The Federal Communications Commission (FCC) has issued a draft Notice of Proposed Rulemaking (NPRM) proposing a number of changes to its current pole attachment rules in order to “make it easier, faster, and less costly” for attachers to access and use utility poles for the deployment of new broadband facilities and networks. This draft NPRM is tentatively scheduled to be formally adopted at the FCC’s upcoming Commission Meeting on April 20, 2017.
The rule changes proposed by the FCC in its draft NPRM would have a significant impact on utilities – not only would they further reduce utilities’ ability to recover the costs incurred by pole attachments, these proposed changes could seriously hinder or undermine utilities’ ability to effectively manage the safety and reliability of their electric distribution infrastructure. To the extent the pole attachment regulations in individual states follow the FCC’s rules and rate formulas, these proposed changes would also affect utilities in those states.
In brief, the FCC is proposing to accelerate access to utility poles by:
The FCC claims that it recognizes its proposals to accelerate access to poles “could raise meaningful concerns about safety and protection of existing infrastructure.” Thus, among other things, the NPRM requests comment on the need to balance the benefits of the FCC’s proposals against the safety and property concerns of pole owners and existing attachers.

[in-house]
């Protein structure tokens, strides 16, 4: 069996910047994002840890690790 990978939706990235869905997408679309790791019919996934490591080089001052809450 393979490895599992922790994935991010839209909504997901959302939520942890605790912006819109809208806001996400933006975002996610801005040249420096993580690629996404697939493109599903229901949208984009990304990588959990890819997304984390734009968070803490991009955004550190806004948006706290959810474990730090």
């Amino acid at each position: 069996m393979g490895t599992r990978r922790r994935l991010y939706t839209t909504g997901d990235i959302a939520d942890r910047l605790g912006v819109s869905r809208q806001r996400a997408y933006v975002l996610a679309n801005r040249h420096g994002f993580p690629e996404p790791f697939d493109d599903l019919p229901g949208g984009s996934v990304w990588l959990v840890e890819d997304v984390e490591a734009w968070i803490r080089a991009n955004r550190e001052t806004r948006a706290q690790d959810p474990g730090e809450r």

In addition, the FCC is proposing to reduce pole attachment costs for communications companies by:
Other proposed reforms to the FCC’s pole attachment rules include establishing an informal 180-day “shot clock” to resolve pole access complaints and adopting pre-complaint procedures to resolve certain issues in advance. Finally, the FCC is proposing revisions that would provide ILECs a reciprocal right of access to poles owned by competitive local exchange carriers.
In addition to the pole attachment issues discussed above, the NPRM includes proposals for changes to the FCC’s rules on copper retirement and the service discontinuance process for communications carriers. The FCC is also requesting comment on possible measures it could take to prohibit or preempt state and local actions that “inhibit broadband deployment,” such as permitting, access to rights-of-way, and “excessive” fees and costs.
The complete text of the FCC’s draft NPRM is available at https://apps.fcc.gov/edocs_public/attachmatch/DOC-344161A1.pdf.